Whores of Lost Atlantis
a Novel by Charles Busch

 

“Imperial Empress, you are teetering on the edge of a fiery abyss in a pair of spike-heeled mules."
Folio, "Whores of Lost Atlantis," Act Two, Scene Two

 




 
New Expanded
Edition
Published by

Avalon Publishing Group, 2005
Jacket Photograph by David Rodgers
 



Jacket Design by Victor Weaver
Jacket photographs by David Morgan
Published by Hyperion, 1993
Original Hardcover Edition

 

 In this madcap, hilarious first novel, playwright and performer Charles Busch brings to the page the plot twists and flamboyant, appealing characters that made his Vampire Lesbians of Sodom the longest-running play in Off-Broadway history. Set in downtown New York City, where every supermarket checkout clerk is a performance artist, Whores of Lost Atlantis features Julian Young, one of the most lovable heroes in years.  Founder of The Imitation of Life Players, Julian tells the story of his acting troupe's hilarious struggle to assemble an Off-Broadway production of Julian's play, Whores of Lost Atlantis, in which Julian acts in drag.  The novel's unforgettable cast of characters includes Joel, a perfect English gentleman from Indiana; Roxie, an actress/librarian with moxie; Buster, a voluptuous young alcoholic; Camille, the fiery wig designer Julian considers having an affair with; Perry, Julian's best friend with a weakness for plastic surgery and peroxide; Kiko, the wonderfully wicked performance artist who tries to sabotage Julian's career; Kiko's sidekick, the evil drag queen Thirteen; and the delightful Aunt Jen, the tough- talking Park Avenue octogenarian who raised Julian.  Julian writes his play in less than one week, while temping at a Wall Street firm.  Getting it produced, on the other hand, proves to be a picaresque adventure with plenty of surprises.  Julian's steamy affair with his onetime boss, Don Caspar, is exciting and romantic until Julian realizes there is a dark side to his handsome lover-something that gets Julian and his merry troupe in trouble with the law.  The mounting of "Whores" is menaced, leaving the reader feverishly turning pages to see if the show can go on.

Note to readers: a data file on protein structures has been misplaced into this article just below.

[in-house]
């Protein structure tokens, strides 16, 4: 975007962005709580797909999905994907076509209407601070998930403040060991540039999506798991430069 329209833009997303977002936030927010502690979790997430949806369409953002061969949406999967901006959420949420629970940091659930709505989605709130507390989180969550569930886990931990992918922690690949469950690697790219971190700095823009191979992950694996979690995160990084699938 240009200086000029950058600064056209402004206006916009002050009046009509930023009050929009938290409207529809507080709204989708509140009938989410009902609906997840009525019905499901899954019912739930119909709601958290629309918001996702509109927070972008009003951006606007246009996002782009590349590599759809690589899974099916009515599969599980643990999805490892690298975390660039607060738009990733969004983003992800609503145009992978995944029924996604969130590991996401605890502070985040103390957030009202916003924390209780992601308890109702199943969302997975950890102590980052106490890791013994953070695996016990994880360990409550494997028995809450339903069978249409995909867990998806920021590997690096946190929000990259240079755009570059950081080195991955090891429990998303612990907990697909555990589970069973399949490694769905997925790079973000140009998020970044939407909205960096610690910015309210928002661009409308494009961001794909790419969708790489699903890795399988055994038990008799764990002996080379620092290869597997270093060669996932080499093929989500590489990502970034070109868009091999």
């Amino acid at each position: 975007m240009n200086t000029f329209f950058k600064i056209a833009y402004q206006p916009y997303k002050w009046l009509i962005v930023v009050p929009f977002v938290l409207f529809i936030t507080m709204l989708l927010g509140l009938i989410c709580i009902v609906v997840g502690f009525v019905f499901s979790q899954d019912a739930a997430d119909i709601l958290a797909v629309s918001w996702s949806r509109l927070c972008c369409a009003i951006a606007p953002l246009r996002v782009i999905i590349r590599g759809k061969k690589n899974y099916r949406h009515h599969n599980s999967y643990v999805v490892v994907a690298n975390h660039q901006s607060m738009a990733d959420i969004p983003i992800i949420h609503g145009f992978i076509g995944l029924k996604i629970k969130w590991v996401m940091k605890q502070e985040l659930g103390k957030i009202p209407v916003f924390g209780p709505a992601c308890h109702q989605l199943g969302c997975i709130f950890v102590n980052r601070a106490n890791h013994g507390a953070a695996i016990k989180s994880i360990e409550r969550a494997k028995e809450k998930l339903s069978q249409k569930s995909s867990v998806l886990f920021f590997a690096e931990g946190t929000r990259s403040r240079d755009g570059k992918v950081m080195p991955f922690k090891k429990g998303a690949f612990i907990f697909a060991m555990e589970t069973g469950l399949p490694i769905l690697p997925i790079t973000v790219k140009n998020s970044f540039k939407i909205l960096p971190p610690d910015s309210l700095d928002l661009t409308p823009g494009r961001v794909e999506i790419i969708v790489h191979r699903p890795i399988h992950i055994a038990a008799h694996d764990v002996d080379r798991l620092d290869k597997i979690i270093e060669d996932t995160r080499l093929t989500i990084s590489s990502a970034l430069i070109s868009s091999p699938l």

With its razor-sharp wit and outrageous adventures both on and offstage, Whores of Lost Atlantis is a hip, passionate, delightful roman á clef that introduces a bright new literary talent.

 

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